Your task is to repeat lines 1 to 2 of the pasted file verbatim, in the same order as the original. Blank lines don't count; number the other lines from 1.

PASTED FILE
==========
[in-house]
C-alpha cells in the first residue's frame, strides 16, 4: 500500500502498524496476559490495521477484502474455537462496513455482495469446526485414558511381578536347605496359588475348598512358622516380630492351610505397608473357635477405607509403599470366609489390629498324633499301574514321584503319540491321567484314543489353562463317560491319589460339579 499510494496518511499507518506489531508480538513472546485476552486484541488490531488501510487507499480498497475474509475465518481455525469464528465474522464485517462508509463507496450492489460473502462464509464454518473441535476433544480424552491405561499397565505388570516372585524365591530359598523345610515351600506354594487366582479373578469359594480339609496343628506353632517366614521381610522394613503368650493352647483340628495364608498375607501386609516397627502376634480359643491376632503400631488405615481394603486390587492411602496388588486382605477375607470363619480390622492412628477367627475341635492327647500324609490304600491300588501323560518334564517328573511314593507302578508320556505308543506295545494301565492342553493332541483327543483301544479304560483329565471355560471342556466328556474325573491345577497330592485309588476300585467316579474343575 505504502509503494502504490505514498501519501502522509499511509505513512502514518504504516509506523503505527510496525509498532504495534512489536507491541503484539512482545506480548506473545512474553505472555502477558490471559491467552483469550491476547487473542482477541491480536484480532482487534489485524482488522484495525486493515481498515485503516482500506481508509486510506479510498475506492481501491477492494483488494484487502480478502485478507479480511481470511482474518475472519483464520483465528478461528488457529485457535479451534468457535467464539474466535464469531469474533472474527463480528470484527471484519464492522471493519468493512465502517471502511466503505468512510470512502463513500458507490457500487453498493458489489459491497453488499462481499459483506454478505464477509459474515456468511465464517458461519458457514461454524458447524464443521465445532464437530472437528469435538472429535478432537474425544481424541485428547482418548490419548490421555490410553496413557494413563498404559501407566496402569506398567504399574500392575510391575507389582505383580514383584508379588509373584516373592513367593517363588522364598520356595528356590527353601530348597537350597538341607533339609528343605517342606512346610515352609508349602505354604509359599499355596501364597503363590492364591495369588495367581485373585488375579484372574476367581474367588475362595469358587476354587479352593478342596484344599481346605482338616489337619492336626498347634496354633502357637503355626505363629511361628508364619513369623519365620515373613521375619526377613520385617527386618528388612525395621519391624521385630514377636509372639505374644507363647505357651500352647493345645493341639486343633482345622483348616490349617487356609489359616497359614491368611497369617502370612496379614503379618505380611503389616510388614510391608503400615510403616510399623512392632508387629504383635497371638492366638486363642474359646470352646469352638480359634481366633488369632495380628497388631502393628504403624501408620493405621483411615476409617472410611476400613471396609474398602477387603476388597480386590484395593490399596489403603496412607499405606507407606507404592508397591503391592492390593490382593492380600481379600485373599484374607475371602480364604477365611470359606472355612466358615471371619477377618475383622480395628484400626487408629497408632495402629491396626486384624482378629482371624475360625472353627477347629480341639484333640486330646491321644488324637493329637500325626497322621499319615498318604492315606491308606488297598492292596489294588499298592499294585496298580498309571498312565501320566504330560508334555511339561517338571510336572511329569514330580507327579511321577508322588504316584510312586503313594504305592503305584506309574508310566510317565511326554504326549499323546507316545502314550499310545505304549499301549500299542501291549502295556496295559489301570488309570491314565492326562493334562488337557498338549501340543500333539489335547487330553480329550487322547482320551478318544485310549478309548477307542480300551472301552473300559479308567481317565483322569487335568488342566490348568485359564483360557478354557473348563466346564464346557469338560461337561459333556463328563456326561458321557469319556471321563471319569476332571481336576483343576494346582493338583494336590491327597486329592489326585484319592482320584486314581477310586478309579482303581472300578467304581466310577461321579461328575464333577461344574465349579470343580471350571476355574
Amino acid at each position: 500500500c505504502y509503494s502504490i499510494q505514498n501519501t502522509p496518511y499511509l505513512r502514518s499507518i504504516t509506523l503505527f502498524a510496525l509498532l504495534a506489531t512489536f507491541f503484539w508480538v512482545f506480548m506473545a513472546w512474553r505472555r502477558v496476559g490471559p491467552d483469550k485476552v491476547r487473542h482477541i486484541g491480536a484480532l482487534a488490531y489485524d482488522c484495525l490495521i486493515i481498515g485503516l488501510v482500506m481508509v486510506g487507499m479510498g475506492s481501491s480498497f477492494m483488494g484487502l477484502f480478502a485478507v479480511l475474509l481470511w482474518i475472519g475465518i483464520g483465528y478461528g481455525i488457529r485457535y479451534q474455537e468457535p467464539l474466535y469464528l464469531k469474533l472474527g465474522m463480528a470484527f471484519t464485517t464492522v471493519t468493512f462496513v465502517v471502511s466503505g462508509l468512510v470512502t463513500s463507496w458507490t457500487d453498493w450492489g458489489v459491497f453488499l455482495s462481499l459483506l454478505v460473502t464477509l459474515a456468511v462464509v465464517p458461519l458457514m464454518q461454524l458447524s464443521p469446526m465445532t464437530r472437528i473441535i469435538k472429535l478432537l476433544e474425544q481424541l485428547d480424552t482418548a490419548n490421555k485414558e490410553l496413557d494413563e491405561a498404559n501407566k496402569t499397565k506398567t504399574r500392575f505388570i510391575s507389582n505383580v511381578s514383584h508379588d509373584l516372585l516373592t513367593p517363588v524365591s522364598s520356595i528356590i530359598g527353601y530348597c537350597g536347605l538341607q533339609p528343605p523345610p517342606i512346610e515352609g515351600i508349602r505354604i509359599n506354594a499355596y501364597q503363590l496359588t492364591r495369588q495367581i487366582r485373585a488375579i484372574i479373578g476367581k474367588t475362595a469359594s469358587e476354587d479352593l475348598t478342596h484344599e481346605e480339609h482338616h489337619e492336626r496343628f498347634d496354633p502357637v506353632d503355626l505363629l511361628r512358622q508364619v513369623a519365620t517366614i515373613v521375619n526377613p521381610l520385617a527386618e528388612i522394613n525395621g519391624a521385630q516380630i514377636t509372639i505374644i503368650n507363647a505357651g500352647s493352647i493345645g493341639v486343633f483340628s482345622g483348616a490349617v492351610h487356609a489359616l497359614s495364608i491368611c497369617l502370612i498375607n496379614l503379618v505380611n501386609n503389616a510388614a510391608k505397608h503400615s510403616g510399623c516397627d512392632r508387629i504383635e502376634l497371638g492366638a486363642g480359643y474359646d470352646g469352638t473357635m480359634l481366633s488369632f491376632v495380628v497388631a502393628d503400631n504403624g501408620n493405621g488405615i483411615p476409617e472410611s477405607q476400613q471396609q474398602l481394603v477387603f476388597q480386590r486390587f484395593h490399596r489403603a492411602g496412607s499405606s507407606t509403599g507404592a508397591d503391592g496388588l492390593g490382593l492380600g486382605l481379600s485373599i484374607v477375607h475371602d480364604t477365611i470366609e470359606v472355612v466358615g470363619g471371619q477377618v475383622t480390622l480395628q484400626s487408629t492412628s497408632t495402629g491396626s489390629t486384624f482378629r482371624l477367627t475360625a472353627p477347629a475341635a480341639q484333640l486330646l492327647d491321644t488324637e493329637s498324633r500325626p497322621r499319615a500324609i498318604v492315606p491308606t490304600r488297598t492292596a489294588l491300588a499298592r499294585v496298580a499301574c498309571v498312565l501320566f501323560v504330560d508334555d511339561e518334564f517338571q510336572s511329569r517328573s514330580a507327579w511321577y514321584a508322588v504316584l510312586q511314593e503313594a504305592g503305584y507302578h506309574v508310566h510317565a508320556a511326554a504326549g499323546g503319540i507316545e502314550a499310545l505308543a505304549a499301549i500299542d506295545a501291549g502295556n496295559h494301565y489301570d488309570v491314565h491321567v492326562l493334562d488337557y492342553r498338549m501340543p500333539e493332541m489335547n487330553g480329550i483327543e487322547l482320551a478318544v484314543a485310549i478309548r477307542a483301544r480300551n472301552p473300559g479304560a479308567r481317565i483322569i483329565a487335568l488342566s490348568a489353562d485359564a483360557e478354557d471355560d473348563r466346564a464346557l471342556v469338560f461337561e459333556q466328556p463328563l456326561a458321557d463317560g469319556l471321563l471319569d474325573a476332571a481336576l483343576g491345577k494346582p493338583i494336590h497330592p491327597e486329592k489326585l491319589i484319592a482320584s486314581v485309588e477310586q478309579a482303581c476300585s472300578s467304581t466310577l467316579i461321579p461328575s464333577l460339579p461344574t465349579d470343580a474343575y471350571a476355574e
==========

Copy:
[in-house]
C-alpha cells in the first residue's frame, strides 16, 4: 500500500502498524496476559490495521477484502474455537462496513455482495469446526485414558511381578536347605496359588475348598512358622516380630492351610505397608473357635477405607509403599470366609489390629498324633499301574514321584503319540491321567484314543489353562463317560491319589460339579 499510494496518511499507518506489531508480538513472546485476552486484541488490531488501510487507499480498497475474509475465518481455525469464528465474522464485517462508509463507496450492489460473502462464509464454518473441535476433544480424552491405561499397565505388570516372585524365591530359598523345610515351600506354594487366582479373578469359594480339609496343628506353632517366614521381610522394613503368650493352647483340628495364608498375607501386609516397627502376634480359643491376632503400631488405615481394603486390587492411602496388588486382605477375607470363619480390622492412628477367627475341635492327647500324609490304600491300588501323560518334564517328573511314593507302578508320556505308543506295545494301565492342553493332541483327543483301544479304560483329565471355560471342556466328556474325573491345577497330592485309588476300585467316579474343575 505504502509503494502504490505514498501519501502522509499511509505513512502514518504504516509506523503505527510496525509498532504495534512489536507491541503484539512482545506480548506473545512474553505472555502477558490471559491467552483469550491476547487473542482477541491480536484480532482487534489485524482488522484495525486493515481498515485503516482500506481508509486510506479510498475506492481501491477492494483488494484487502480478502485478507479480511481470511482474518475472519483464520483465528478461528488457529485457535479451534468457535467464539474466535464469531469474533472474527463480528470484527471484519464492522471493519468493512465502517471502511466503505468512510470512502463513500458507490457500487453498493458489489459491497453488499462481499459483506454478505464477509459474515456468511465464517458461519458457514461454524458447524464443521465445532464437530472437528469435538472429535478432537474425544481424541485428547482418548490419548490421555490410553496413557494413563498404559501407566496402569506398567504399574500392575510391575507389582505383580514383584508379588509373584516373592513367593517363588522364598520356595528356590527353601530348597537350597538341607533339609528343605517342606512346610515352609508349602505354604509359599499355596501364597503363590492364591495369588495367581485373585488375579484372574476367581474367588475362595469358587476354587479352593478342596484344599481346605482338616489337619492336626498347634496354633502357637503355626505363629511361628508364619513369623519365620515373613521375619526377613520385617527386618528388612525395621519391624521385630514377636509372639505374644507363647505357651500352647493345645493341639486343633482345622483348616490349617487356609489359616497359614491368611497369617502370612496379614503379618505380611503389616510388614510391608503400615510403616510399623512392632508387629504383635497371638492366638486363642474359646470352646469352638480359634481366633488369632495380628497388631502393628504403624501408620493405621483411615476409617472410611476400613471396609474398602477387603476388597480386590484395593490399596489403603496412607499405606507407606507404592508397591503391592492390593490382593492380600481379600485373599484374607475371602480364604477365611470359606472355612466358615471371619477377618475383622480395628484400626487408629497408632495402629491396626486384624482378629482371624475360625472353627477347629480341639484333640486330646491321644488324637493329637500325626497322621499319615498318604492315606491308606488297598492292596489294588499298592499294585496298580498309571498312565501320566504330560508334555511339561517338571510336572511329569514330580507327579511321577508322588504316584510312586503313594504305592503305584506309574508310566510317565511326554504326549499323546507316545502314550499310545505304549499301549500299542501291549502295556496295559489301570488309570491314565492326562493334562488337557498338549501340543500333539489335547487330553480329550487322547482320551478318544485310549478309548477307542480300551472301552473300559479308567481317565483322569487335568488342566490348568485359564483360557478354557473348563466346564464346557469338560461337561459333556463328563456326561458321557469319556471321563471319569476332571481336576483343576494346582493338583494336590491327597486329592489326585484319592482320584486314581477310586478309579482303581472300578467304581466310577461321579461328575464333577461344574465349579470343580471350571476355574